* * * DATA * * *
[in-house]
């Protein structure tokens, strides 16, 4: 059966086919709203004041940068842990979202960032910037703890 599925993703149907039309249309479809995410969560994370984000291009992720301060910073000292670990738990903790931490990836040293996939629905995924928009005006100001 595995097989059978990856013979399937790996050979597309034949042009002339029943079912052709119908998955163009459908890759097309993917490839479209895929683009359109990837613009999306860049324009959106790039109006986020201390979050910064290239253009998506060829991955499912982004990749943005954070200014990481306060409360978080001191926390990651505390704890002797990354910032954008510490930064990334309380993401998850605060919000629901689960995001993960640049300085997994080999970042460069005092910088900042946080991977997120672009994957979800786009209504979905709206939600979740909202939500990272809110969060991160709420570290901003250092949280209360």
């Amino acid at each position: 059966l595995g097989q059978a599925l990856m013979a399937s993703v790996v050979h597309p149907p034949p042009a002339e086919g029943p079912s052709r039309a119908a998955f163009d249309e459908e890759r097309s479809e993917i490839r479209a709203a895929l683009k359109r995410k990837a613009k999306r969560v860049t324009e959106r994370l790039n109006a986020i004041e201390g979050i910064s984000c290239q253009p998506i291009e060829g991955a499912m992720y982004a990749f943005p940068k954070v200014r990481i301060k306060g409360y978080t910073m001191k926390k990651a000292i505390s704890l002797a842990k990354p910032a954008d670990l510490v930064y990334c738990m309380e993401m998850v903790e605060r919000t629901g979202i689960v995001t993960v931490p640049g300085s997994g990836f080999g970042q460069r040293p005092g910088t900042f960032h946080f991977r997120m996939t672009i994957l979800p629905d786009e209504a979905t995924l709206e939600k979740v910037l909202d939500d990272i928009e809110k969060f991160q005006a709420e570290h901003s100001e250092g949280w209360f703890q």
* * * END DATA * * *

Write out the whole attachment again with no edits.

[in-house]
């Protein structure tokens, strides 16, 4: 059966086919709203004041940068842990979202960032910037703890 599925993703149907039309249309479809995410969560994370984000291009992720301060910073000292670990738990903790931490990836040293996939629905995924928009005006100001 595995097989059978990856013979399937790996050979597309034949042009002339029943079912052709119908998955163009459908890759097309993917490839479209895929683009359109990837613009999306860049324009959106790039109006986020201390979050910064290239253009998506060829991955499912982004990749943005954070200014990481306060409360978080001191926390990651505390704890002797990354910032954008510490930064990334309380993401998850605060919000629901689960995001993960640049300085997994080999970042460069005092910088900042946080991977997120672009994957979800786009209504979905709206939600979740909202939500990272809110969060991160709420570290901003250092949280209360």
């Amino acid at each position: 059966l595995g097989q059978a599925l990856m013979a399937s993703v790996v050979h597309p149907p034949p042009a002339e086919g029943p079912s052709r039309a119908a998955f163009d249309e459908e890759r097309s479809e993917i490839r479209a709203a895929l683009k359109r995410k990837a613009k999306r969560v860049t324009e959106r994370l790039n109006a986020i004041e201390g979050i910064s984000c290239q253009p998506i291009e060829g991955a499912m992720y982004a990749f943005p940068k954070v200014r990481i301060k306060g409360y978080t910073m001191k926390k990651a000292i505390s704890l002797a842990k990354p910032a954008d670990l510490v930064y990334c738990m309380e993401m998850v903790e605060r919000t629901g979202i689960v995001t993960v931490p640049g300085s997994g990836f080999g970042q460069r040293p005092g910088t900042f960032h946080f991977r997120m996939t672009i994957l979800p629905d786009e209504a979905t995924l709206e939600k979740v910037l909202d939500d990272i928009e809110k969060f991160q005006a709420e570290h901003s100001e250092g949280w209360f703890q």